4. 4. Dr. Bright Keshwani, Rajeev Sharma/ International Journal of Engineering Research andApplications (IJERA) ISSN: 2248-9622 www.ijera.comVol. 3, Issue 3, May-Jun 2013, pp.1130-11361133 | P a g ethat are exclusivelyrun for one customer.When referred to inan outsourcingscenario, thecustomer rentsphysical servers as adedicated resource.Velte2010, p.317;Iyer andHenderson2010, p.119;MellandGrance2009, p.23PubliccloudThe provision of acloud computingenvironment that isbased on a collectionof virtual serverswhere multiplecustomers share aphysical hardware. Inthis outsourcingmodel the customerrents virtual serverson demand.Iyer andHenderson2010, p.118;Velte2010, p.318;Iyer andHenderson2010, p.119,MellandGrance2009, p.23HybridcloudThe provision of acloud computingenvironment thatcomprises two ormore clouds (publicand/or private). Inthis outsourcingmodel the customeroperates (on premise)or rents (off premise)a base set of physicalservers and addsvirtual servers ondemand.Iyer andHenderson2010, p.120;Smith2010, p.25;Iyer andHenderson2010, p.120,MellandGrance2009, p.23Community cloudThe provision of acloud computingenvironment that isshared by severalorganizations andwhich is managed byeither a participatingorganization or aIyer andHenderson2010, p.119;Smith2010, p.18; Iyerthird party. andHenderson2010, p.119;MellandGrance2009, p.23InternalcloudCloud network thatexists entirely withina company’s own ITinfrastructure (onpremise)Barnatt2010, p.953ExternalcloudCloud network that isprovided to acustomer by a cloudservice provider onthe provider’s ITinfrastructure (offpremise)Barnatt2010, p.95Table . Definitions of termsIII. ERP Solution in the CloudEnvironmentIn the Software-as-a-Service model the ERPsystem is provided by the cloud service provider.The roles of cloud service provider and ERP vendorare merged in this setting (vertical integration).There are a number of new players coming up withofferings in the last years (in Europe e.g. e-conomicand Scopevisio). Some “traditional” ERP vendorshave developed new versions that can be deployedin the cloud (e.g. SAP Business ByDesign,Abacusvi). This allows user companies to choose theirpreferred operations model (e.g. running the ERPsoftware in their own internal cloud or in anexternal private cloud).Given its natural suitability for privateconsumers and small companies, it is surprising thatmany publications on cloud computing focus on thepotential of big companies and do not discuss smalland medium-sized companies (SMEs). It is easy tosee that the provision of Web 2.0 functionality gainsincreasing attention in cloud computing. Web 2.0features are usually geared at communication andsharing.[1][3][14]The data stored in or with such services isusually not confidential or sensitive to attack.ERP systems, on the other hand, need customizationwhich may eventually always require a private cloud(or an ASP-like approach) where one instance of theprogram is individualized for a specific company.Multitenancy is difficult if the adaptations are tooextensive. This is easier in the area of CRM andexplains the big success of Salesforce.com with itsCRM solution.ERP systems are different from CRMsystems in that they support all core business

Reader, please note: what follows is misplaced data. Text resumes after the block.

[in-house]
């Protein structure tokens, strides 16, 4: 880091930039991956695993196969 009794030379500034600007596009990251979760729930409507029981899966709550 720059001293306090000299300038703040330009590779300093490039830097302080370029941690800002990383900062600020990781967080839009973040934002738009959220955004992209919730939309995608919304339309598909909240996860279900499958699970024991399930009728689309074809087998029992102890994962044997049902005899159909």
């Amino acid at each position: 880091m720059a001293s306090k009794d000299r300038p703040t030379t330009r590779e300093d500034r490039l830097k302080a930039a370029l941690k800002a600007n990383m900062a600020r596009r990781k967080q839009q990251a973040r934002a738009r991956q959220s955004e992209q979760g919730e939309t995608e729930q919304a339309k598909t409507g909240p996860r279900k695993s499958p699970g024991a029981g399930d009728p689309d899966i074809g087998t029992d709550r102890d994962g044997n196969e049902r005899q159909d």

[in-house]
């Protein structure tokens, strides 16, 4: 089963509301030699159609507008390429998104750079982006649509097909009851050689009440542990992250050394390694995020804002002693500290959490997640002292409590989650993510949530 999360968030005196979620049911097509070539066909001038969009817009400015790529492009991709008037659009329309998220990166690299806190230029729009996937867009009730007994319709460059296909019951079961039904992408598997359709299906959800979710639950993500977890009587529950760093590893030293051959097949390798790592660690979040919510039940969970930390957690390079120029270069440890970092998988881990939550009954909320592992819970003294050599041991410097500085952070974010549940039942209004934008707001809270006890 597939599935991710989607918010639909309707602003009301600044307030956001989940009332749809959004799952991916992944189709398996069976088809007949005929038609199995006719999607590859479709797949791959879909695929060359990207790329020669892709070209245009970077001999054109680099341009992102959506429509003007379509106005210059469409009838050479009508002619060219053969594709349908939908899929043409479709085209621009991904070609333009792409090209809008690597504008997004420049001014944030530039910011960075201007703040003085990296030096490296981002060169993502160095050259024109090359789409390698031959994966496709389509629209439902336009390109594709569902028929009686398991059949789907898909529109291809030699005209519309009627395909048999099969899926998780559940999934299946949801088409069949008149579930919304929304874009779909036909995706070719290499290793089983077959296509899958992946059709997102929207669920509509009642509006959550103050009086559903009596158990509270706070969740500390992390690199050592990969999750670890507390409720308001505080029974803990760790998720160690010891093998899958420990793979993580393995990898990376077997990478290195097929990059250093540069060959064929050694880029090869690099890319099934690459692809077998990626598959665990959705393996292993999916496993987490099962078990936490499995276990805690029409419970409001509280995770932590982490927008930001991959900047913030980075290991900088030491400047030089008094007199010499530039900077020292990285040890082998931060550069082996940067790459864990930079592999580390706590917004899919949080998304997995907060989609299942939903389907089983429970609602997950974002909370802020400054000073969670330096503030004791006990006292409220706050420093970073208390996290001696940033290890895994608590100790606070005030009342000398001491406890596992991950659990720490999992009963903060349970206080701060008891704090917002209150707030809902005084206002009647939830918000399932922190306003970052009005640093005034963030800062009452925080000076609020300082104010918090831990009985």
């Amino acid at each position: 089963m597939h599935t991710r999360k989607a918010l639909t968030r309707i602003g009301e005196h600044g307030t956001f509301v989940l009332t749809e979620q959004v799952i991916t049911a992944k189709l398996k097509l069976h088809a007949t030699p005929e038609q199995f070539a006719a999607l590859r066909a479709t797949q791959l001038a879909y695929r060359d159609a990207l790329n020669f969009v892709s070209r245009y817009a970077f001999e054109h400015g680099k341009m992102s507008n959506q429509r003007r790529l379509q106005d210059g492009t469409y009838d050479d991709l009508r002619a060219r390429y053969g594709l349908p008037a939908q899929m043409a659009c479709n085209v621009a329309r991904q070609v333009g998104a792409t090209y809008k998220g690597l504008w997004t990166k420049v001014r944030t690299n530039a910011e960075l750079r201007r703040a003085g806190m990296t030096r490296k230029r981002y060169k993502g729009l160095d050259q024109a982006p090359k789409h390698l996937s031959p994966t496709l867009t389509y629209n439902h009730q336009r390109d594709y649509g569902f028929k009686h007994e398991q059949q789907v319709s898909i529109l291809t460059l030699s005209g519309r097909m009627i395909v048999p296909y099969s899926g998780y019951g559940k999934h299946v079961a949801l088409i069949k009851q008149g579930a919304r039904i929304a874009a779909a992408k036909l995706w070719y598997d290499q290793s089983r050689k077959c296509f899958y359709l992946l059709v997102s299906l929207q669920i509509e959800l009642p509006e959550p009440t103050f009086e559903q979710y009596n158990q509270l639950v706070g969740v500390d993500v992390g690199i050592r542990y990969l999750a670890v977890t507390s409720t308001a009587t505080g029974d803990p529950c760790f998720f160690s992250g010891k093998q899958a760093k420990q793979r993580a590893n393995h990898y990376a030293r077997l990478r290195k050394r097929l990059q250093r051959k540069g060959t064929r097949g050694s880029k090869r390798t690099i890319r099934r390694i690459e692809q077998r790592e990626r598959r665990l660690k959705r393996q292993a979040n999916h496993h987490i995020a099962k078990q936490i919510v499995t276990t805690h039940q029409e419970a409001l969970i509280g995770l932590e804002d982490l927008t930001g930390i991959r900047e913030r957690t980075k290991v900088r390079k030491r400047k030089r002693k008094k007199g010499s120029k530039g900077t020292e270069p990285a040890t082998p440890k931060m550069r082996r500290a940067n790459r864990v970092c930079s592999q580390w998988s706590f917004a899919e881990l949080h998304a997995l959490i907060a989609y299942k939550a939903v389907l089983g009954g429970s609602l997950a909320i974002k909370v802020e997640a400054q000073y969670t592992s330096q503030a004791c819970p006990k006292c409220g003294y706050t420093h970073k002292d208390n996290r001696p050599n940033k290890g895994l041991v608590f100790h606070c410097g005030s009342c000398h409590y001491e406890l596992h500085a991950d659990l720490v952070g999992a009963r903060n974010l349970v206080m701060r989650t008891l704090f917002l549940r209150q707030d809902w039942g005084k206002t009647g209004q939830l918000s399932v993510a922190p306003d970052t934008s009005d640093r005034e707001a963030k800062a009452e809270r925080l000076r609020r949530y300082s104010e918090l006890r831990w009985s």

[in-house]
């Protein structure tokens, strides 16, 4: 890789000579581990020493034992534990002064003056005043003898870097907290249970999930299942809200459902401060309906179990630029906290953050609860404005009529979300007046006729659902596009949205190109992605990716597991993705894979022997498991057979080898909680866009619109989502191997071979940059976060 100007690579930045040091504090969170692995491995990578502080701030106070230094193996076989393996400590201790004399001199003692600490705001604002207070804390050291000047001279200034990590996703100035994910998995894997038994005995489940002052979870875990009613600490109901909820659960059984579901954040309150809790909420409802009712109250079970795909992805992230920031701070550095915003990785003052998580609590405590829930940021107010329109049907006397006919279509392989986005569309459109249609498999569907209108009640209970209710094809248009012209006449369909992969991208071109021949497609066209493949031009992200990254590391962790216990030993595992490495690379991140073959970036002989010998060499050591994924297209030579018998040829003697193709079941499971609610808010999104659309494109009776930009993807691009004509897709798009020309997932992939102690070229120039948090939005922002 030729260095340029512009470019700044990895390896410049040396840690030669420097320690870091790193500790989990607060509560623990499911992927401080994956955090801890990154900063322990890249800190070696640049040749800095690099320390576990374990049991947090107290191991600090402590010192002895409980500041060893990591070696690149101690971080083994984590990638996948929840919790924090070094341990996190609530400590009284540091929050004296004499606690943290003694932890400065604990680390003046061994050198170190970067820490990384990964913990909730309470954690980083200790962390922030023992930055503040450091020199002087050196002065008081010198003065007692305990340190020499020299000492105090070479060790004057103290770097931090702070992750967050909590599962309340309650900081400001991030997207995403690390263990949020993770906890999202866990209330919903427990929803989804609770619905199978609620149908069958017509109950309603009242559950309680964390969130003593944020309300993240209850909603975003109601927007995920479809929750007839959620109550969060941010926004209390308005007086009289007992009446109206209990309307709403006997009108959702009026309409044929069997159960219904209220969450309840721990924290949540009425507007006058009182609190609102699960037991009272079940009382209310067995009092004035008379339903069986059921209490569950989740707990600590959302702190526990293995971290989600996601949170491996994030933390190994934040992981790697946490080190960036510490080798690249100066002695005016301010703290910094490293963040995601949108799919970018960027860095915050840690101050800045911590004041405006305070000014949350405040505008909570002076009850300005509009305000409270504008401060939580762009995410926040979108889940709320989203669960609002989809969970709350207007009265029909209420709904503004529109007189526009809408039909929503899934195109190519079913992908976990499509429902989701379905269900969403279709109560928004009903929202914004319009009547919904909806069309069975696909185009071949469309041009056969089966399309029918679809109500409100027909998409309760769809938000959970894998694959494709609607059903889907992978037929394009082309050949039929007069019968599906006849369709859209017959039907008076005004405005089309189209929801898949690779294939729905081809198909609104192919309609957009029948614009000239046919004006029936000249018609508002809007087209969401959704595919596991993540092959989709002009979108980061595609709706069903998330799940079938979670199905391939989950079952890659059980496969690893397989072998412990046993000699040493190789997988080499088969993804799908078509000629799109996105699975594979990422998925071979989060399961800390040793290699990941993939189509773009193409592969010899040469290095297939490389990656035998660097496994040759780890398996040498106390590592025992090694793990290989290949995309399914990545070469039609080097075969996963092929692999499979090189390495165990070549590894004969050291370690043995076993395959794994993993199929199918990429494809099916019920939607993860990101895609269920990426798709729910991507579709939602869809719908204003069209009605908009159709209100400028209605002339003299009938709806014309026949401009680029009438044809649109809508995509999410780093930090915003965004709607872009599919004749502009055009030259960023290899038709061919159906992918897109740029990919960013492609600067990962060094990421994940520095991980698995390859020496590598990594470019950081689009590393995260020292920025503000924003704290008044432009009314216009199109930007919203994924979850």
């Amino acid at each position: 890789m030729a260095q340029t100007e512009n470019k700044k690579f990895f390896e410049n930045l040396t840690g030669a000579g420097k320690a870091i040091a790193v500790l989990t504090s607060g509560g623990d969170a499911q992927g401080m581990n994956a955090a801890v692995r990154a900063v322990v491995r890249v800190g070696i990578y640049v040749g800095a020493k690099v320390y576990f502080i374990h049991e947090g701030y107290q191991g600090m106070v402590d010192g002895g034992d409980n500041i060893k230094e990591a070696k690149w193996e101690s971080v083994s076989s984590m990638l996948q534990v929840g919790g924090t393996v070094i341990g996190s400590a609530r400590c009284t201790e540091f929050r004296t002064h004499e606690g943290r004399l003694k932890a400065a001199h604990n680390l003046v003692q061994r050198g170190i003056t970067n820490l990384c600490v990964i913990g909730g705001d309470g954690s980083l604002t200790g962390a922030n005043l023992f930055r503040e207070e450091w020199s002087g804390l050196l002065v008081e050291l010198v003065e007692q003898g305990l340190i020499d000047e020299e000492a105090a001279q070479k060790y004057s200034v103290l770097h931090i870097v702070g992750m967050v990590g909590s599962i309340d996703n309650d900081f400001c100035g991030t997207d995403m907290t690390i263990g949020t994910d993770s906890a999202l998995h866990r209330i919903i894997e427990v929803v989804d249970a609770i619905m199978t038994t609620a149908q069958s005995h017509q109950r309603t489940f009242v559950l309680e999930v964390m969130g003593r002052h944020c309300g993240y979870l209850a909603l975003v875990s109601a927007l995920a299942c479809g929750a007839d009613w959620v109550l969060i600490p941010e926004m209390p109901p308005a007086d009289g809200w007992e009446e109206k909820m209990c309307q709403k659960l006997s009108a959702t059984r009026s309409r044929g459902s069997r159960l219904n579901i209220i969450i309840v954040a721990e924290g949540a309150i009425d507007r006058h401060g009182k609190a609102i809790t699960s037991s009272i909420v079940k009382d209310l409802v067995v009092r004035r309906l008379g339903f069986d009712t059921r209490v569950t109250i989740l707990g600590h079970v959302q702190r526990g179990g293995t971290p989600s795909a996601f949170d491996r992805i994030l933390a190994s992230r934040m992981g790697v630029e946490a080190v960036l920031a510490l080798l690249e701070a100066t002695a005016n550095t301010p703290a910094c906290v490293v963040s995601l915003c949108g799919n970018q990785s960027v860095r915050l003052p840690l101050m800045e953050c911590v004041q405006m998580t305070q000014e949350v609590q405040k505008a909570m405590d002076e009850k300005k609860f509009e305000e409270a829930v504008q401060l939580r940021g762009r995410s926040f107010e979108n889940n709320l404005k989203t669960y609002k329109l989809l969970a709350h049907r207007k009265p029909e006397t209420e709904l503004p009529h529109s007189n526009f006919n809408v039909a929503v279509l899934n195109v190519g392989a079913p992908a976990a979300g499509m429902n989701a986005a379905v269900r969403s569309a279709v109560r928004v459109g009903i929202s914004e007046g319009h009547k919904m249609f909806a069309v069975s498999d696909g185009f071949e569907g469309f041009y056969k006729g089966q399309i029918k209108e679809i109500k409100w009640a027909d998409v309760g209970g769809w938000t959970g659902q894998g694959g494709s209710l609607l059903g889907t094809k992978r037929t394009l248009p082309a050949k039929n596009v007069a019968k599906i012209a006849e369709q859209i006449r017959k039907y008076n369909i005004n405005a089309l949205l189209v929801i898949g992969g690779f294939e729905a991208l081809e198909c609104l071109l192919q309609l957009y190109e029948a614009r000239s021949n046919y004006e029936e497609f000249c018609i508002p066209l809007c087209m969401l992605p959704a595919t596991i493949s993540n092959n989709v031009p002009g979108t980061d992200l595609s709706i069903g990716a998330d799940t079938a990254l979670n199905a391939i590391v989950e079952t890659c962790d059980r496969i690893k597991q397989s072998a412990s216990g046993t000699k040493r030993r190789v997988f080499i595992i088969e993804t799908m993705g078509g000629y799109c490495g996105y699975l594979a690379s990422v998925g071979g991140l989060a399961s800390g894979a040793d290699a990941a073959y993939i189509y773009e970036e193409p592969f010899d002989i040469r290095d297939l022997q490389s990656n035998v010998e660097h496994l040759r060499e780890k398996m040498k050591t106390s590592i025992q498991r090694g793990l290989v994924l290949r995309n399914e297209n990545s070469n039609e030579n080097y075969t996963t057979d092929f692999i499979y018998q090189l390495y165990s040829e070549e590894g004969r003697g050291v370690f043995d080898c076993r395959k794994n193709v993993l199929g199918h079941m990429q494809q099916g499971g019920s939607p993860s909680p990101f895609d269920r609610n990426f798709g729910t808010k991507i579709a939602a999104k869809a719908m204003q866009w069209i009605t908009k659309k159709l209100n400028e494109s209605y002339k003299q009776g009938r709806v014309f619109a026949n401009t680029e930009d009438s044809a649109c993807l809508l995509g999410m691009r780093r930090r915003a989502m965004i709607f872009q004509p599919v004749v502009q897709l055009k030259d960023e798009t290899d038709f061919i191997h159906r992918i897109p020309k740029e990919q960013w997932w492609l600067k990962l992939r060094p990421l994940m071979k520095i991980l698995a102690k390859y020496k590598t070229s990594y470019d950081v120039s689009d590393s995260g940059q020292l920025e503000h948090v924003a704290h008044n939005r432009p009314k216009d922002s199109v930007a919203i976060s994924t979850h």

5. 5. Dr. Bright Keshwani, Rajeev Sharma/ International Journal of Engineering Research andApplications (IJERA) ISSN: 2248-9622 www.ijera.comVol. 3, Issue 3, May-Jun 2013, pp.1130-11361134 | P a g eprocesses of a company – not just one area. Theirdatabases store the necessary master data aboutcustomers and products as well as the transactionaldata about the daily activities. This means that mostof the data represents company assets and is thuscritical to company operation and success.Managers are not likely to move this data and theprocessing power into the cloud when it is notguaranteed that confidentiality of the data is assuredand that the system performs at least at the samelevel as a comparable on-premise solution.There are the following big players in theERP systems market (with approximate marketshares): SAP (30%), Oracle Applications (21%),The Sage Group (18%), Microsoft Dynamics(14%), SSA Global Technologies (7%). Inaddition, there are hundreds of smaller ERP systemvendors targeting mostly the small and midsizemarket. The big players have different sales modelsand channels. Microsoft, for example, uses anindirect sales channel and has built up anecosystem of implementation partners for theirDynamics Suite.The indirect sales channel limits thepossibilities for cloud services for ERP systemvendors. They would cannibalize their owndistribution partners if they offered cloud servicesdirectly to customers. Their role is limited tomaking sure that the ERP system meets thetechnical requirements for virtualization andmultitenancy. It would be the natural role of theimplementation partners (ISVs and VARs) to offerthe actual cloud service to the customer.However, it is important to note, that thereare a number of start-up companies (such as e-conomic or Scopevisio) who have entered the ERPmarket with innovative SaaS offerings. Thesecompanies still have to prove the viability of theirbusiness model over the next year. Due to theirsmall service fees, they require a large amount ofcustomers to be able to offer SaaS in a sustainableoperational and financial model. Looking at themarket development, the leading ERP vendorswould be well advised to focus their efforts on twothings:1. Making their product technologically ready forthe cloud (virtualization, multitenancy)2. Develop business models for ERP servicedelivery in the cloudAn important issue that user companiesare well aware of is that ERP systems are the corebusiness applications of the company and need tobe integrated with circumjacent systems. WhenERP software is obtained from the cloud theservice provider has to make sure that integrationcan be achieved through well documented andopen interfaces (e.g. Web services). This is acurrent trend in social software where I find anumber of open API specifications (e.g. OpenSocial API published by Google) [7]. In the area ofERP systems, however, it seems unlikely that ERPvendors will open their systems fully withoutkeeping a firm grip on their interfaces.Newcomers such as e-conomic, however,understand the new rules and follow the approach ofsocial software. This SaaS ERP system provider haspublished API specifications on their Website. Itremains to be seen if the leading ERP systemdevelopers will change their policy in the area ofinterfaces thus adapting to current trends from thesocial software movement.The cloud could, however, even bringadvantages to ERP user companies when it comesto data exchange across company borders (interorganizational systems, B2B integration).facilitation of the “the extended enterprise”. So far,integration requires ERP users to rely on theservices of a third party that manages contracts,infrastructure and exchange formats betweenbusiness partners (EDI gateways, B2B integrationproviders)[7]. Now, these functions could beprovided directly in the form of cloud services.AbaNet is a good example for an ERP integrationservice that has already been providing B2Bintegration for more than a decade for users of thestandard ERP system ABACUS.IV. Proposed Research AgendaFrom the relevant literature andpublications I identified these research areasdiscussed below.Business model for Cloud ERPEvery revolutionary paradigm shift bringsalong new opportunities for doing business andcloud computing is not an exception. Incumbents, aswell as new providers of IT services are positioningthemselves horizontally and/or vertically along thecloud computing layers. However one of the biggestquestions being asked is how to effectively price ITservices. Different pricing models have been studiedamong them e.g. fixed/variable, negotiating [5],SLA-related ones [4] or Pay-as-you-go. Developingnations are also seeing the opportunity of providingcheaper hosting services [9]; Iceland’s bid to attracthuge data centre operators to setup centers there,purporting to offer cheap, zero-emissions energysources is attracting huge interest, with Opera(developer of web browser software) alreadymoving its data centre there (The Datacenter 2010).Cloud computing predecessors (IT outsourcing andASP) have been studied using several theoreticalperspectives borrowed from the field of economicsin describing and explaining the outcomes and toprovide guidelines for practice. I believe there is aneed to look at cloud computing from such inter-disciplinary perspectives as well in order toestablish the viability of this model and provideguidance for practice. The problems faced by cloudservices providers of how providers can price